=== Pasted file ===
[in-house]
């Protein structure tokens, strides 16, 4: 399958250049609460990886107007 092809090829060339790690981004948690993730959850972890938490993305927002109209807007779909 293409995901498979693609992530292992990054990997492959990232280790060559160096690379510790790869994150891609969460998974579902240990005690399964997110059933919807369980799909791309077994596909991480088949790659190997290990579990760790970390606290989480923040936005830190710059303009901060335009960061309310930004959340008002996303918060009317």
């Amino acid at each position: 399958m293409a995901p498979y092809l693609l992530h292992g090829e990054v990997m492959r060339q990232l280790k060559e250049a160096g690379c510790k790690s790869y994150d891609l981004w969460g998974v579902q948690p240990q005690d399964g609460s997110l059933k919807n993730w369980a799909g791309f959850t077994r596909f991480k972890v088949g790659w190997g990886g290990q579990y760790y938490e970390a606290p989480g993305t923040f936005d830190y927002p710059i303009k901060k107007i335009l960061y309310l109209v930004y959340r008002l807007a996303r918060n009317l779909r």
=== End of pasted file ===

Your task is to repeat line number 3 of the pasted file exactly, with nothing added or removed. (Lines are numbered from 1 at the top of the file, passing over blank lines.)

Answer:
């Amino acid at each position: 399958m293409a995901p498979y092809l693609l992530h292992g090829e990054v990997m492959r060339q990232l280790k060559e250049a160096g690379c510790k790690s790869y994150d891609l981004w969460g998974v579902q948690p240990q005690d399964g609460s997110l059933k919807n993730w369980a799909g791309f959850t077994r596909f991480k972890v088949g790659w190997g990886g290990q579990y760790y938490e970390a606290p989480g993305t923040f936005d830190y927002p710059i303009k901060k107007i335009l960061y309310l109209v930004y959340r008002l807007a996303r918060n009317l779909r």